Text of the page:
Massachusetts and like most people from New England -  he was a die hard Sox, Patriots,
Celtics, and Bruins fan. I lived and worked in Boston for about four years and covered
all those teams for NESN, the regional sports network. We always had a lot to talk about.

He wasn't your typical Boston sports fan, you know, the ones who believe their teams
are the only ones that matter or exist. He didn't have the knee-jerk  overreaction to every
loss suffered by the hometown team. (His family may be getting a chuckle out of
that one.) Jamie was more measured in his reactions, although, I  would've liked to have
taken his temperature when he watched the Patriots go down to the Atlanta Falcons 28-3
in third quarter of the Super Bowl that he attended. And I would've loved to have seen his
reaction after his beloved Patriots pulled off the greatest comeback in Super Bowl history.

We had our "deep" - wink, wink, conversations about  Brady, Belichick, and the
state of the team.  We'd go on and on until one of us realized that we were spending
way too much time talking about stuff that we had absolutely nothing to do with -
then it was a quick "see ya" until our next meeting and conversation about Boston

Life is not fair and it can be downright cruel. Jamie was taken from his family and this
world far too soon and for no good reason. I know he would be proud of the strength
and resiliency that his wife, Danielle, has shown. She has been amazing.  Her life
changed in the blink of an eye, leaving her alone to raise her two young daughters,
during a time, especially now, that is downright scary for everybody.

Jamie, it's been a year since you left us - we miss you, brother. You were one helluva man.

Wednesday, May 6, 2020


Not sure when all these national (fill-in the blank) days became such a big thing,
but we usually find out about them as soon as we log onto our beloved social 
media accounts every day.

Cookies, tequilia, puppies, cars, legos - there seems to be a day for everything under
the sun. Facebook, Instagram, and Twitter are always  flooded with these "national days" 
with corresponding photos.

"Hey, it's national puppy day! Here's a pic with me and my pup named Brody!"

"It's national beer day! Just look at this picture of me funneling down a half a case of
Budweiser! Aren't I cool?"

Believe it or not, there are actually 1,500 "national days"  according to guess who?
That's right, the National Day Calendar.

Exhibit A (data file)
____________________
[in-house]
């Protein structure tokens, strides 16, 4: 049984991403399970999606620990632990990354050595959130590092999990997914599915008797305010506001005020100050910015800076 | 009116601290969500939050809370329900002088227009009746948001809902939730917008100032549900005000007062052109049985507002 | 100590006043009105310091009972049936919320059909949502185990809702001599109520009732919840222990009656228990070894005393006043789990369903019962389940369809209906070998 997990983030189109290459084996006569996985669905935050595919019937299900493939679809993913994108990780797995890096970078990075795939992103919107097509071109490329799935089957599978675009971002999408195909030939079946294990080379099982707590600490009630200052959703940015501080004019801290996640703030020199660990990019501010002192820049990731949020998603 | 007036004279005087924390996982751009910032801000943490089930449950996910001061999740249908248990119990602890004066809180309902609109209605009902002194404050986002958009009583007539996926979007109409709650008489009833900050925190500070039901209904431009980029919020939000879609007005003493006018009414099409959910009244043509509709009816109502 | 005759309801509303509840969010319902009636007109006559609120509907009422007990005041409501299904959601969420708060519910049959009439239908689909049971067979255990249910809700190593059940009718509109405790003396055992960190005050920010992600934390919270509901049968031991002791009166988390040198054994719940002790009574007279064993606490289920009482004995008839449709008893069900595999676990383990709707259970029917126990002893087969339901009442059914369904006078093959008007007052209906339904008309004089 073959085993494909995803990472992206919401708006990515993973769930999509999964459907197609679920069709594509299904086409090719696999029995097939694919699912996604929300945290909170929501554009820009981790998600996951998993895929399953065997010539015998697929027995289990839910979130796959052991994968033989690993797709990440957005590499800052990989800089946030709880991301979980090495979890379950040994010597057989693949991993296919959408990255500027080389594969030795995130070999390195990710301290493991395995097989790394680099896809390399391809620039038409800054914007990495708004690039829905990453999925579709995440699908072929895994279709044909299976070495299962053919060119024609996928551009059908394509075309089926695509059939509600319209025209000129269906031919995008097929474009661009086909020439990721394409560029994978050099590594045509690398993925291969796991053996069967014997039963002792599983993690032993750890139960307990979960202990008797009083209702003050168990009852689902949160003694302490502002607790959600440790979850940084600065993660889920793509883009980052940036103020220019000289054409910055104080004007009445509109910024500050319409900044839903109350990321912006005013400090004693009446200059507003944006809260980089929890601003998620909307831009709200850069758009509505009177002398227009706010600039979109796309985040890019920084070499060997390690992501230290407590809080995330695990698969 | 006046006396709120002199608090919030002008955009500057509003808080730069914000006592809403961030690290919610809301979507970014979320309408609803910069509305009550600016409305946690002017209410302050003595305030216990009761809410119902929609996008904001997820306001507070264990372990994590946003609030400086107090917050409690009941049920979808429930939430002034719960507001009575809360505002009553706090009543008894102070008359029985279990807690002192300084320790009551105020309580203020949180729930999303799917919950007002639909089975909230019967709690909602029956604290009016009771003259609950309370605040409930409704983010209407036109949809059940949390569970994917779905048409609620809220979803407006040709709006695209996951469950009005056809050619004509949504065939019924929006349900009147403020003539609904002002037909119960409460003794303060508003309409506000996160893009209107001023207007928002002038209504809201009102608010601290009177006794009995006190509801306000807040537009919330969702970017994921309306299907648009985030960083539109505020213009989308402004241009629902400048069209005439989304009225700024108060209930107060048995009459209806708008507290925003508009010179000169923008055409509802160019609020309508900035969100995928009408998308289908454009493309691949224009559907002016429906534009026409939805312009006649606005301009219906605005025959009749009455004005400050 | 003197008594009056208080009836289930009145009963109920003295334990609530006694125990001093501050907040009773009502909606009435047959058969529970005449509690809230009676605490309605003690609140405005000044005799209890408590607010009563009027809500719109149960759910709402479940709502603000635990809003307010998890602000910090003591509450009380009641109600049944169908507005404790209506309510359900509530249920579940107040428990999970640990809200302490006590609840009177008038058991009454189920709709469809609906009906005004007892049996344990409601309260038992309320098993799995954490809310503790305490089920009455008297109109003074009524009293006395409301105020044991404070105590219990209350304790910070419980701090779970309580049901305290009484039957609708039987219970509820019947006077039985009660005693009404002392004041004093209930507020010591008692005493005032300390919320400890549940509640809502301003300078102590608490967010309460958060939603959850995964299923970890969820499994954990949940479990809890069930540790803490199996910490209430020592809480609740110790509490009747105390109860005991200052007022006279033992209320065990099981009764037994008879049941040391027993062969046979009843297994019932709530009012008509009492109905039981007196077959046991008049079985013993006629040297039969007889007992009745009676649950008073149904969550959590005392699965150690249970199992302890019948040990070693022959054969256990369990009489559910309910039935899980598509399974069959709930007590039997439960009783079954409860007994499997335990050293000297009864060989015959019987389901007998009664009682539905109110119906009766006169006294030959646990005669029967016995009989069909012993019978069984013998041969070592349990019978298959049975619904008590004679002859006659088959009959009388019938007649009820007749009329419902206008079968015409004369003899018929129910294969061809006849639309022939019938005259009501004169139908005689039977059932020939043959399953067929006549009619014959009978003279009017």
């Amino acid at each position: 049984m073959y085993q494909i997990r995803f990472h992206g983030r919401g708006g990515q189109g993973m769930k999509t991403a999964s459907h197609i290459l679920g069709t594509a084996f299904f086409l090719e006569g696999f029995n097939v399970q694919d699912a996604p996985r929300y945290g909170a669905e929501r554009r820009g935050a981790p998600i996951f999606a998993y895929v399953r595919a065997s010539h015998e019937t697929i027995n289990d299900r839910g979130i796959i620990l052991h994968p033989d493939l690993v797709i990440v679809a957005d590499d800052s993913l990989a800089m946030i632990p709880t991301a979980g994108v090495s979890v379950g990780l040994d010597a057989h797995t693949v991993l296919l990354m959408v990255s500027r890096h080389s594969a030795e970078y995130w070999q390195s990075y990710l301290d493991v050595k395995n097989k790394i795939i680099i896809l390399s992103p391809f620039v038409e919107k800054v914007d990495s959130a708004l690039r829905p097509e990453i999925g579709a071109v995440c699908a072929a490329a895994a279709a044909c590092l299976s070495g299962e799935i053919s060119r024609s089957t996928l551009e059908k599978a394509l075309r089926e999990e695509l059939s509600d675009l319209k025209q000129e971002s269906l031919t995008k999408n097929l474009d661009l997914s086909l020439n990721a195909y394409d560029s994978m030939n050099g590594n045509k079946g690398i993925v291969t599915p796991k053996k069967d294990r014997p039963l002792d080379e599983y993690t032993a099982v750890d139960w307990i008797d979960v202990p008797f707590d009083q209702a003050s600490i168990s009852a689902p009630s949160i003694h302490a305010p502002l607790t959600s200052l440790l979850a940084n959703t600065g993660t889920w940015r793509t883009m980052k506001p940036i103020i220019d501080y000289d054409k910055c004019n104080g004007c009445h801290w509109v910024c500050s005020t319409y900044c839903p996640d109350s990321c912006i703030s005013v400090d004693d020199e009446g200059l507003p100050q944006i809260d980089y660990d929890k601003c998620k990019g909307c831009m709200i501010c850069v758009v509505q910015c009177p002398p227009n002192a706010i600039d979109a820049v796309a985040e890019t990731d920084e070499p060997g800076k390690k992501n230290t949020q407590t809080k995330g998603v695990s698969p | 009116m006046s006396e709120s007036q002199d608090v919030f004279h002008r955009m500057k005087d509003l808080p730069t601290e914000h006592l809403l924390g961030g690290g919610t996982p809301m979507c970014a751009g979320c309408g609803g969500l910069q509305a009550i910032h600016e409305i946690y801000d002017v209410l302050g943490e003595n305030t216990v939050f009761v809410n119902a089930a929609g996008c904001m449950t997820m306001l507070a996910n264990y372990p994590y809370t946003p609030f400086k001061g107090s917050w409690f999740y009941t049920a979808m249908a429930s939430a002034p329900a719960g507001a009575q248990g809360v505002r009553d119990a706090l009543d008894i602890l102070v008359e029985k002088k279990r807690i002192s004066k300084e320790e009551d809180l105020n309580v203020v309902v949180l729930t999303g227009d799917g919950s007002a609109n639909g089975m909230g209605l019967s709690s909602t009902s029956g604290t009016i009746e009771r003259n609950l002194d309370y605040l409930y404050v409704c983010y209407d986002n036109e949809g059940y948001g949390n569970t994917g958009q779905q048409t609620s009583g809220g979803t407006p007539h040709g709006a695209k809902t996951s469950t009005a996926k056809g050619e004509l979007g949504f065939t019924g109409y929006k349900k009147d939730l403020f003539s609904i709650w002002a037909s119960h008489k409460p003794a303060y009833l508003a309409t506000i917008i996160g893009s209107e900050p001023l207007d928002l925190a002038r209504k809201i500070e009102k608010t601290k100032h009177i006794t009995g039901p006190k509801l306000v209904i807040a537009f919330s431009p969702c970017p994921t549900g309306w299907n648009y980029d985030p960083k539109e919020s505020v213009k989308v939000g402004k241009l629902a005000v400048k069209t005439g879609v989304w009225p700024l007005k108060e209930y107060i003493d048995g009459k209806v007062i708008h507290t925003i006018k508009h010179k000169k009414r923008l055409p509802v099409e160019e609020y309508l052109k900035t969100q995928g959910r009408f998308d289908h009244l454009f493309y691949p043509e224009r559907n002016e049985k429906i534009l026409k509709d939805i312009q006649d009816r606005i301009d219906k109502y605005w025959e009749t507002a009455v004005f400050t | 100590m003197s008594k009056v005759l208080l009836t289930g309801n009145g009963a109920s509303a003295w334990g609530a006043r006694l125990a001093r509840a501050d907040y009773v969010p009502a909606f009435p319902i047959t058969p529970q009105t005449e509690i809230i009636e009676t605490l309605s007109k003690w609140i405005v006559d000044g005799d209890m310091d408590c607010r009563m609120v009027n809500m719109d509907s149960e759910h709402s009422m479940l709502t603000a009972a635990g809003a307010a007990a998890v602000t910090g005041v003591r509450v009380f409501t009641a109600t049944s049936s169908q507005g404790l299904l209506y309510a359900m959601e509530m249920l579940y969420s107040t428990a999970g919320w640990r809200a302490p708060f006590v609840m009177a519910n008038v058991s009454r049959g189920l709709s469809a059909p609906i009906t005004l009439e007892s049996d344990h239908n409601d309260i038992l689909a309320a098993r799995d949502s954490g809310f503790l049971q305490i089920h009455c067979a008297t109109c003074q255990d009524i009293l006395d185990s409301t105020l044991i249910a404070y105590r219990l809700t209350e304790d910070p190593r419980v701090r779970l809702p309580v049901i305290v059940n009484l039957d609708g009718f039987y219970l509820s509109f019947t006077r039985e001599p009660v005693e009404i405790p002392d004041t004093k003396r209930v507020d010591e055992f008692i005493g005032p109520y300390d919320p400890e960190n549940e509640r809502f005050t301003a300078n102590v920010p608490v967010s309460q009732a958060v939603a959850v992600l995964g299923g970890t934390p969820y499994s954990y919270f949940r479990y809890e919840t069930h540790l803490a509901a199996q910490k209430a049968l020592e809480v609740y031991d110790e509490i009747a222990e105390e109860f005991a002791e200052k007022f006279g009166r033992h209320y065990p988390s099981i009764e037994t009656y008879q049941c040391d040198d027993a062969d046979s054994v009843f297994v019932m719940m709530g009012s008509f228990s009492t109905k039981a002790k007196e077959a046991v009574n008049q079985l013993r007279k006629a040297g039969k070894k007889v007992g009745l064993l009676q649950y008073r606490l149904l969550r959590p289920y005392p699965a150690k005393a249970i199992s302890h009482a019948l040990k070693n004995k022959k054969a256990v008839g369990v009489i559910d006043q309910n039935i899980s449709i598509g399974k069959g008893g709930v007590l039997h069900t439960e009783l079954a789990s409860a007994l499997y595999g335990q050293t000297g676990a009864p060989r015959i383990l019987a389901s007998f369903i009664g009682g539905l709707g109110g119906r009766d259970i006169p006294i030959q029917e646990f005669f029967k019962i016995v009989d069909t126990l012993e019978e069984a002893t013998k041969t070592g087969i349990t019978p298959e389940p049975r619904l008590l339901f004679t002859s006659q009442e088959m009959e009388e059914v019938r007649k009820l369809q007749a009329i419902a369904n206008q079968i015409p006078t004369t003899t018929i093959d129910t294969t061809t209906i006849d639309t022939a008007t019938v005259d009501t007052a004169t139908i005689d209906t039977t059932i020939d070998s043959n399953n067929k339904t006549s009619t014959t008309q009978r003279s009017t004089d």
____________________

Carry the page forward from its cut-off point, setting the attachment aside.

And yeah, these "national days" are cool in their own little way but most don't mean 
much and are forgotten in the amount of time it takes to scroll down to the next photo 
on the news feed or to click on  link to the story that blisters Trump for what he said,
how he acted and the business of his that failed 20 years ago.

May 6, 2020  means something. Actually, it means a lot. It's national nurses day,  
honoring the all-stars in hospitals, clinics, and medical offices that do so much for us.

It's sad in a way that it's taken this global pandemic to truly appreciate what all these
frontline workers do for others every single day. They are working double-shifts in just
horrific conditions to help others. They are putting their lives on the line to help in
saving the lives of people who are battling a faceless but brutal enemy that has put
this world on pause. 

In reality, this is what they do every single day on the job and the pressure is
always there. Make a mistake in your job and you'll probably get another chance.
If a nurse makes a mistake, it could be the end of another person's life.

Why has it taken so long to really appreciate the nurses who do so much? Maybe 
it's because when we or a loved one goes into a  hospital, we just want to be
relieved of our pain or the pain of a family member,  that we just become
oblivious to what's going on around us and all that the nurses are trying to do
for us. I get that.

Perhaps, it's like football where nurses are the offensive linemen who do all
the dirty work, making sacrifices while not seeking any credit for the job they
do. The doctors - the quarterbacks of the operation, always seem to get the 
glory and the spotlight every single day.